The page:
At the time, the song was more or less known as “Mrs. Roosevelt,” but when he played around with it, Simon tended to use whatever three-syllable last name fit his mood. With the script of The Graduate on his mind, he started using the name “Robinson” more frequently. Garfunkel mentioned it in passing to Nichols, and the director wanted to hear it, fragmentary or not. Immediately, Nichols made room in the film for the incomplete song.

By the time the film was finished, “Mrs. Robinson” still wasn’t. Two short excerpts appeared on the soundtrack album: a 1:12 instrumental version, and a vocal chorus of similar length, half of which Simon would alter before he finally finished writing the song. To make up for the two originals Nichols rejected, he licensed “The Sounds of Silence” and “Scarborough Fair/Canticle” for the soundtrack album.

Simon at last completed “Mrs. Robinson” in early 1968, after the movie had been released. The final version contained a contemporary reference, inspired by the Beatles’ “I Am the Walrus”; Simon, like countless others over the years, misheard the actual John Lennon lyric “goo goo goo joob” as “coo coo ca choo.” He also referenced Joe DiMaggio, the former great New York Yankees baseball player, by paying tribute to his unpretentious celebrity.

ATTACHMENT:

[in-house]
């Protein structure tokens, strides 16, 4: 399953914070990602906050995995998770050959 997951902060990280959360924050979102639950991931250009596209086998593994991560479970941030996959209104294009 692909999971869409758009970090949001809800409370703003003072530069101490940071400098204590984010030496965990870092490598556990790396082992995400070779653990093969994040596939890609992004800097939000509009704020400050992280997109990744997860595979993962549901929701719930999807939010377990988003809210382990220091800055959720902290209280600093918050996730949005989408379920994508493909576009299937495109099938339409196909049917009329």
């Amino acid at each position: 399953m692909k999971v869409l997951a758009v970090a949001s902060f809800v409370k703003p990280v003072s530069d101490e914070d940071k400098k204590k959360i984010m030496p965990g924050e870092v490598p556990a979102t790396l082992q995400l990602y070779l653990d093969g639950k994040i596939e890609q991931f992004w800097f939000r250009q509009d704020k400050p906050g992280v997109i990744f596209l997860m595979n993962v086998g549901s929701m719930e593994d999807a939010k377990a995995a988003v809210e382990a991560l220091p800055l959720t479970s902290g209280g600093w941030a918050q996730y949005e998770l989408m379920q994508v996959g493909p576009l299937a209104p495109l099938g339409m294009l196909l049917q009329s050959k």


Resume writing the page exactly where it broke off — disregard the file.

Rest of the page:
In the interim, The Graduate, both the film and the LP, had become huge hits. Not only did the soundtrack hit #1 on the Billboard album charts, but Parsley, Sage, Rosemary and Thyme received a second sales wind when “Scarborough Fair/Canticle” was issued as a belated 45. All this put the pressure on for the final version of “Mrs. Robinson.” Simon & Garfunkel recorded it on February 2, 1968 at Columbia’s Studio A in New York City, and the anxiously awaited single was finally issued on April 5, basically at the same time as the finally completed Bookends album.

In its fourth week in the Hot 100, “Mrs. Robinson” already had sped to #2; two weeks later, it bounced “Tighten Up” by Archie Bell & the Drells from the #1 spot and spent three weeks at the summit. On the album chart, The Graduate and Bookends spent a combined 16 weeks at the top.

During the 1969 Grammy Awards, “Mrs. Robinson” became the first rock-related song ever to win the prestigious Record of the Year honor. And even though it barely made it into The Graduate, it is so closely associated with it that the American Film Institute ranked it at #6 in its 100 Years…100 Songs countdown in 2004, behind only “Over the Rainbow,” “As Time Goes By,” “Singin’ in the Rain,” “Moon River” and “White Christmas.”

Collector’s notes: We’ll do the easy part first; “Mrs. Robinson” was not issued with a picture sleeve in the United States.